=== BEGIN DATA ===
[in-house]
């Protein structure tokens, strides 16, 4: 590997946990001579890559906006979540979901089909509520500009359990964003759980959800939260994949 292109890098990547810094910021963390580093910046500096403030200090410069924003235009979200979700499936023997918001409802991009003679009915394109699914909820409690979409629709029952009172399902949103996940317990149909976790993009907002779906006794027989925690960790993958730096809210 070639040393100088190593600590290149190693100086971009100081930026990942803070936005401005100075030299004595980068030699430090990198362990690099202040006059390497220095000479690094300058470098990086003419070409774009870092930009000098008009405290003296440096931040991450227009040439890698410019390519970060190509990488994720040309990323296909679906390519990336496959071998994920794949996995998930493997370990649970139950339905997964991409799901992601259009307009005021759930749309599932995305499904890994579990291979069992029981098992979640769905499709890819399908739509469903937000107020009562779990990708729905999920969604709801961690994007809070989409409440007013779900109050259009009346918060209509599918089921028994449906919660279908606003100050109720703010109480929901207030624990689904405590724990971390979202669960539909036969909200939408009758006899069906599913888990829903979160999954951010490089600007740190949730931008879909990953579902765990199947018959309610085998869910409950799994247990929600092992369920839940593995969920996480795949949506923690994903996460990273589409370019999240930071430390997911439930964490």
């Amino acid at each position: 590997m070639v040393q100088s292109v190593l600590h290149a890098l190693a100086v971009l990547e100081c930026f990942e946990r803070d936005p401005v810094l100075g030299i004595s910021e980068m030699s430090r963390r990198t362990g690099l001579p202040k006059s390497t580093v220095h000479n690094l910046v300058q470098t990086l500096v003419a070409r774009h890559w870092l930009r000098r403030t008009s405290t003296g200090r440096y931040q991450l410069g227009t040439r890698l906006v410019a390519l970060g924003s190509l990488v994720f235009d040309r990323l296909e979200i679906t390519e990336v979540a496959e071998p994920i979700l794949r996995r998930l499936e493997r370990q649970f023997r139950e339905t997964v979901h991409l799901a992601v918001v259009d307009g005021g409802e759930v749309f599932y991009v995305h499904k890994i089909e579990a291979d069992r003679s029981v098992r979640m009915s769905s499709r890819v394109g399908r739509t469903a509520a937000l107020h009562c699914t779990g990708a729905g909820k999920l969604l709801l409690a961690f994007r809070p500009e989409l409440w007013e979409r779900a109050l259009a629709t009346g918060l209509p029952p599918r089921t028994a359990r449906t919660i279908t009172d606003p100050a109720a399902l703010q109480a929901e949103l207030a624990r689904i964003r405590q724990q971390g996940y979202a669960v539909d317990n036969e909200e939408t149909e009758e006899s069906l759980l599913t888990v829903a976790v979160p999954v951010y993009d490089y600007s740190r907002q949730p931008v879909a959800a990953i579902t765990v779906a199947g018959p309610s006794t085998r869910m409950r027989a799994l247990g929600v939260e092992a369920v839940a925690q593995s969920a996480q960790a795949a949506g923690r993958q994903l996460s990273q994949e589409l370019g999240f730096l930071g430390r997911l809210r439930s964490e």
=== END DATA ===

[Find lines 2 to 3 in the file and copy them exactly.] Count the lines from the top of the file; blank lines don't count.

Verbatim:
């Protein structure tokens, strides 16, 4: 590997946990001579890559906006979540979901089909509520500009359990964003759980959800939260994949 292109890098990547810094910021963390580093910046500096403030200090410069924003235009979200979700499936023997918001409802991009003679009915394109699914909820409690979409629709029952009172399902949103996940317990149909976790993009907002779906006794027989925690960790993958730096809210 070639040393100088190593600590290149190693100086971009100081930026990942803070936005401005100075030299004595980068030699430090990198362990690099202040006059390497220095000479690094300058470098990086003419070409774009870092930009000098008009405290003296440096931040991450227009040439890698410019390519970060190509990488994720040309990323296909679906390519990336496959071998994920794949996995998930493997370990649970139950339905997964991409799901992601259009307009005021759930749309599932995305499904890994579990291979069992029981098992979640769905499709890819399908739509469903937000107020009562779990990708729905999920969604709801961690994007809070989409409440007013779900109050259009009346918060209509599918089921028994449906919660279908606003100050109720703010109480929901207030624990689904405590724990971390979202669960539909036969909200939408009758006899069906599913888990829903979160999954951010490089600007740190949730931008879909990953579902765990199947018959309610085998869910409950799994247990929600092992369920839940593995969920996480795949949506923690994903996460990273589409370019999240930071430390997911439930964490």
């Amino acid at each position: 590997m070639v040393q100088s292109v190593l600590h290149a890098l190693a100086v971009l990547e100081c930026f990942e946990r803070d936005p401005v810094l100075g030299i004595s910021e980068m030699s430090r963390r990198t362990g690099l001579p202040k006059s390497t580093v220095h000479n690094l910046v300058q470098t990086l500096v003419a070409r774009h890559w870092l930009r000098r403030t008009s405290t003296g200090r440096y931040q991450l410069g227009t040439r890698l906006v410019a390519l970060g924003s190509l990488v994720f235009d040309r990323l296909e979200i679906t390519e990336v979540a496959e071998p994920i979700l794949r996995r998930l499936e493997r370990q649970f023997r139950e339905t997964v979901h991409l799901a992601v918001v259009d307009g005021g409802e759930v749309f599932y991009v995305h499904k890994i089909e579990a291979d069992r003679s029981v098992r979640m009915s769905s499709r890819v394109g399908r739509t469903a509520a937000l107020h009562c699914t779990g990708a729905g909820k999920l969604l709801l409690a961690f994007r809070p500009e989409l409440w007013e979409r779900a109050l259009a629709t009346g918060l209509p029952p599918r089921t028994a359990r449906t919660i279908t009172d606003p100050a109720a399902l703010q109480a929901e949103l207030a624990r689904i964003r405590q724990q971390g996940y979202a669960v539909d317990n036969e909200e939408t149909e009758e006899s069906l759980l599913t888990v829903a976790v979160p999954v951010y993009d490089y600007s740190r907002q949730p931008v879909a959800a990953i579902t765990v779906a199947g018959p309610s006794t085998r869910m409950r027989a799994l247990g929600v939260e092992a369920v839940a925690q593995s969920a996480q960790a795949a949506g923690r993958q994903l996460s990273q994949e589409l370019g999240f730096l930071g430390r997911l809210r439930s964490e």